Rehab centres or torture cells?


Hyderabad: In late June last year, B. Ashok Kumar (58), was found hanging in the bathroom of a rehabilitation centre in the city where he was admitted for treatment of alcoholism. 

Rehab Centres
Illustration by: Telangana Today.

According to information his relatives gathered later, and from what little he had told them before his death, it came out that Ashok, like many other inmates of the centre, was tortured whenever he cried out in pain unable to handle his withdrawal symptoms.

If employees of some other rehab centres in the city are to be believed, torture is quite normal when patients exhibit withdrawal symptoms. The functioning of a large number of rehabilitation/de-addiction centres is now under the scanner, with authorities beginning inspections on several shady centres in the city.

K. Anand of Kukatpally says he had a harrowing time at another de-addiction centre in the city. “We were treated worse than criminals. I was put in dark room for a month, stuffed along with others like cattle into a small room, even beaten with pipes whenever we asked for proper facilities,” Anand said. He also alleged that he was not allowed to meet his relatives even once during his stay at the centre.

“I once slit my wrist thinking they will let me speak with my relatives at least then. I sometimes felt it would have been better had they put me in a jail instead of a de-addiction centre,” he says.

R Rajendra Prasad, father of a former addict, who is now waging a campaign against de-addiction centres says those admitted to these centres ‘already have a problem’. “Why should we hurt them further? My son and many others were locked in dark rooms for days together, beaten, abused, and were kept away from their families,” he said, adding that, “Some centres have a licence for 15 or 30 beds, but they admit over 100 people.”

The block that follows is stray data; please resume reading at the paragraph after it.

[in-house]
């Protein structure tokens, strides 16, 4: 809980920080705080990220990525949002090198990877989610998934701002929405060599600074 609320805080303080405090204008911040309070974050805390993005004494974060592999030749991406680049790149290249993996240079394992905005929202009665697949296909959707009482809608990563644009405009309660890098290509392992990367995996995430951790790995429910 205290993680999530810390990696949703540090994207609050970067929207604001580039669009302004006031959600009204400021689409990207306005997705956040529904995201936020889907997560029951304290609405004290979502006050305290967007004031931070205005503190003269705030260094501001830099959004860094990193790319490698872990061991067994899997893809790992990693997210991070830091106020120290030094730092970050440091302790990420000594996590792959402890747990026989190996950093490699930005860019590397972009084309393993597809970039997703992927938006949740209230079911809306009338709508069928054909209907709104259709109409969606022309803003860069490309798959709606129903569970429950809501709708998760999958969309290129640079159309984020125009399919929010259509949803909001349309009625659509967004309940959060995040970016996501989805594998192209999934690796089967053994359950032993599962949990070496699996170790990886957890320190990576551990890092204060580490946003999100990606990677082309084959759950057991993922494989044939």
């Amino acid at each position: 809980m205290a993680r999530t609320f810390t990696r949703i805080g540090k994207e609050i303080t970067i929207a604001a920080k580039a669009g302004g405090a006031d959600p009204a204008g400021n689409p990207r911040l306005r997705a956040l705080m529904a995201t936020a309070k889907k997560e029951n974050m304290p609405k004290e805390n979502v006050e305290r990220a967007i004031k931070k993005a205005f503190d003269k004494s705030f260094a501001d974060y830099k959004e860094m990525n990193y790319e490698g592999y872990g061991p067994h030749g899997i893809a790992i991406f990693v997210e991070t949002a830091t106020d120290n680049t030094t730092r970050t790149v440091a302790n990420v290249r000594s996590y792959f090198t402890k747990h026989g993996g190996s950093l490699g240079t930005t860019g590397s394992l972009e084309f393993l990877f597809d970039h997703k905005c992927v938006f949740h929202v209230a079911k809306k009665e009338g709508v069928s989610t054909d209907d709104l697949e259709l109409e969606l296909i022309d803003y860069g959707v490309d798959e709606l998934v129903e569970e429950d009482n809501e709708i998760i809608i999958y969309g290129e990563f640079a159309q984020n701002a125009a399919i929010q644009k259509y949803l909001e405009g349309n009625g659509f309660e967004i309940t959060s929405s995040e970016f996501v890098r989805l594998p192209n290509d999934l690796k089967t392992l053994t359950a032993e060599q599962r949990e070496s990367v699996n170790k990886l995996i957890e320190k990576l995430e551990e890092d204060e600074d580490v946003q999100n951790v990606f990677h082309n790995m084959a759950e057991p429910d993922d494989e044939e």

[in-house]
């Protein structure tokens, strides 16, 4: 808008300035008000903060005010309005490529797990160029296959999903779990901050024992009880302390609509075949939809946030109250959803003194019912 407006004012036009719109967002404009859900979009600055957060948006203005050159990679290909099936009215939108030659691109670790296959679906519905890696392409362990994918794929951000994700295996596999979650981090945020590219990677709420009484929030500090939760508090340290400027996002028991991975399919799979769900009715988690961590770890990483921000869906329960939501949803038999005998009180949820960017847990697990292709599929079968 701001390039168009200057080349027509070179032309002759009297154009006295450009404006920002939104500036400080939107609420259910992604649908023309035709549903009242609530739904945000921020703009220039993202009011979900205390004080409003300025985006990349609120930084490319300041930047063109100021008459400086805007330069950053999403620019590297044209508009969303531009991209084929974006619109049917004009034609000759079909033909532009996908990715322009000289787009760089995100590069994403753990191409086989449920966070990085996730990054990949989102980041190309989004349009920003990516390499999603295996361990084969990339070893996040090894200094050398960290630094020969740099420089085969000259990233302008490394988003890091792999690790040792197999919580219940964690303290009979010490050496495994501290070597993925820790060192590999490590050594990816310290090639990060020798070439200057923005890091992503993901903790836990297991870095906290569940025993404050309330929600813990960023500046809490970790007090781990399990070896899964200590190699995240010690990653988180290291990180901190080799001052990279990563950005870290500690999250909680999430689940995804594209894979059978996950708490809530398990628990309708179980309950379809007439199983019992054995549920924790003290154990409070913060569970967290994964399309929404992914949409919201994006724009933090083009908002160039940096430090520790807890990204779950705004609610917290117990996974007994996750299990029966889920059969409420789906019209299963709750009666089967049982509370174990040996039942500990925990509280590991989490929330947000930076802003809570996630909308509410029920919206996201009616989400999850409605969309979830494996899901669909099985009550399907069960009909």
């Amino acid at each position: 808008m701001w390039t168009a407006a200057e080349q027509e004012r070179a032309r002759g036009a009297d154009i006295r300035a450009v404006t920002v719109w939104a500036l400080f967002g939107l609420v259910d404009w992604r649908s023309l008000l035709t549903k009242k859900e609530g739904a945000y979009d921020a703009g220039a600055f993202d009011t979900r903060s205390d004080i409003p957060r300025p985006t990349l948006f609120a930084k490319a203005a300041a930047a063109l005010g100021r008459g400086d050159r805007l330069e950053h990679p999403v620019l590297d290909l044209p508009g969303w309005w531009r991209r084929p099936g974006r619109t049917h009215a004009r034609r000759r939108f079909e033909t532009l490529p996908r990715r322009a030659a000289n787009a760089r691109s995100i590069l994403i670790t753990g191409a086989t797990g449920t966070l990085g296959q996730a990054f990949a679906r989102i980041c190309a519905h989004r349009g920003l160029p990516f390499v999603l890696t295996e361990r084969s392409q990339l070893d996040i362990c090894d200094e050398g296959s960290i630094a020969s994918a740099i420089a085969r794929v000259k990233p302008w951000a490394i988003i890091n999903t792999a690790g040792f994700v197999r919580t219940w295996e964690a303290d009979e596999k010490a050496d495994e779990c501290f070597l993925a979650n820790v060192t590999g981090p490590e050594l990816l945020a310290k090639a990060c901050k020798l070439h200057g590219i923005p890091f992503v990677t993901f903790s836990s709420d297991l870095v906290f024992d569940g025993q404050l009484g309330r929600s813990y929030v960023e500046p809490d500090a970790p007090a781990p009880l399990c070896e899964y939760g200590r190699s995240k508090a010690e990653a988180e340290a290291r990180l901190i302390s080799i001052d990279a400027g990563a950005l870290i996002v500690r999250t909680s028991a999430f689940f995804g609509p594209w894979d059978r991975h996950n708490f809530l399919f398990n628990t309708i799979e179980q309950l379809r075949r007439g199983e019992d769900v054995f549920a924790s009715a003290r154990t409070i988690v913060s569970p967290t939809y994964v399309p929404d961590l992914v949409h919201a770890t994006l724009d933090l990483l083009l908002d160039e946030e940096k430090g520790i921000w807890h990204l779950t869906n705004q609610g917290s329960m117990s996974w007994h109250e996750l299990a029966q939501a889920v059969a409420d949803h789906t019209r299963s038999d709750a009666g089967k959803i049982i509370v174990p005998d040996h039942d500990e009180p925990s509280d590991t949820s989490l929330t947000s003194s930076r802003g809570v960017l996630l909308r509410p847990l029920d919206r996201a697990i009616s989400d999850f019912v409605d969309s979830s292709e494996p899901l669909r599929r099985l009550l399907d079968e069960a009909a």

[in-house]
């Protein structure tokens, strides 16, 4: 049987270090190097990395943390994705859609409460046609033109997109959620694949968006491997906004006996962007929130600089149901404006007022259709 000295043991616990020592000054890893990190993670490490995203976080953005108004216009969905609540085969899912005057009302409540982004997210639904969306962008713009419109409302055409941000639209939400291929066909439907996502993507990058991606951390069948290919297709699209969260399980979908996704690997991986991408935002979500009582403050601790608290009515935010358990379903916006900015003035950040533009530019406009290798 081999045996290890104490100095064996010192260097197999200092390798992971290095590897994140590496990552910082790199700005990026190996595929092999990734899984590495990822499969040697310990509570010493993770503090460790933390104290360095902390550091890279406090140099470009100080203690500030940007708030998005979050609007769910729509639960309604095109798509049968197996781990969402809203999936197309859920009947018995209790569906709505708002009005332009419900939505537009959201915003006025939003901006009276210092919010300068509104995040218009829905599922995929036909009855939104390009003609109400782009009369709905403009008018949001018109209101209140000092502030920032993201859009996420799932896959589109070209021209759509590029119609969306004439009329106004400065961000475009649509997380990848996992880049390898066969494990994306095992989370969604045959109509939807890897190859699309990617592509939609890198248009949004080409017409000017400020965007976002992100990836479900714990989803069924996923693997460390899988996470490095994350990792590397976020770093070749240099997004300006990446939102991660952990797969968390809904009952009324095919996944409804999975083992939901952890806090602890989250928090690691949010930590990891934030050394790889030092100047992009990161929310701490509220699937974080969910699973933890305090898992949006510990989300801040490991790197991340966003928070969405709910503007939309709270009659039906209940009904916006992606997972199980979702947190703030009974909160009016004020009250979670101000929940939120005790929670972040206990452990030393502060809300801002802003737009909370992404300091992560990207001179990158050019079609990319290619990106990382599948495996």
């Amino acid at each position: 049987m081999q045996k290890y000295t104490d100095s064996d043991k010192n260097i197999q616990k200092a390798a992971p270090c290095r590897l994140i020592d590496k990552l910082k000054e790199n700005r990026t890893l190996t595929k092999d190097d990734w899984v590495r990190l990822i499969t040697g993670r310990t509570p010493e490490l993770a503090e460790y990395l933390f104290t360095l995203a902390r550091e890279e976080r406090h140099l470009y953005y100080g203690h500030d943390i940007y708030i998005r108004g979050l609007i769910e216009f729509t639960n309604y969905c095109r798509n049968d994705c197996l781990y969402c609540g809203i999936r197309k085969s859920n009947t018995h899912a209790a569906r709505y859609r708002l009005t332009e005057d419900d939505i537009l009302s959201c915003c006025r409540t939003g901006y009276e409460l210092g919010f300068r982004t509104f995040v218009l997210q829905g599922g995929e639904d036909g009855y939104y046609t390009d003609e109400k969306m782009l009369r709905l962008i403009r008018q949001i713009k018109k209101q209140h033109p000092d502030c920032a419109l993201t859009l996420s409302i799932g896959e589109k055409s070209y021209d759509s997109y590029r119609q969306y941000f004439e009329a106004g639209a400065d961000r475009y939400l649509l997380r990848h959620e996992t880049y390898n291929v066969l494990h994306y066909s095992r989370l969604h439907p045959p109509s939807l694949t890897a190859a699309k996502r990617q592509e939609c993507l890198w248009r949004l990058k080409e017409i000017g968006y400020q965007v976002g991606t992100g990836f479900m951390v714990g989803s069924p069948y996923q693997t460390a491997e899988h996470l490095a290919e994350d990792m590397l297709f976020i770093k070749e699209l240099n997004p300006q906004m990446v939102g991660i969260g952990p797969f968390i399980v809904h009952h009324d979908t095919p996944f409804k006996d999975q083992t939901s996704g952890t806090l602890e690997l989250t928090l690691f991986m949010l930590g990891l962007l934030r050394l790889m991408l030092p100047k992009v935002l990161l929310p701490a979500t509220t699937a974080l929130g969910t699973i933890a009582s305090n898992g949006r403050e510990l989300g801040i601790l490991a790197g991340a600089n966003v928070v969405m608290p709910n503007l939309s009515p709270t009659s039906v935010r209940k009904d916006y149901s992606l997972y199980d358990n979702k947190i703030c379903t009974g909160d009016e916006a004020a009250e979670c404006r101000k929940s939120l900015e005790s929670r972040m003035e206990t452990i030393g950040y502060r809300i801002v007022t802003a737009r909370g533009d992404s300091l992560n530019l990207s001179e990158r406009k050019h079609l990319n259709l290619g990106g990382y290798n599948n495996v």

Meanwhile, following orders from Director of Medical Education M. Ramani recently, officials from the Institute of Mental Health, Erragadda, began inspections of centres which were suspected of torturing inmates or functioning without necessary permissions.

“Earlier, we had no permission from the government to inspect these places,” says Dr. Uma Shankar, Superintendent, Institute of Mental Health, adding that it was difficult to stop unauthorised de-addiction centres because even if their license was cancelled, they would start a new centre with a new name in a different place.

Inspections by officials revealed that many of the centres were flouting guidelines framed by the Social Justice and Empowerment department under the The Mental Health Act, 1987 and State Mental Health Rules, 1990. The inspections have forced many centres to shut down, albeit temporarily, another official says, adding that the government should constitute a committee to define minimum standards and draft a stringent policy for registration of rehabilitation centres.
Many centres do not even have a qualified psychiatrists to treat addicts and they get away because of lack of effective monitoring mechanisms, he says.


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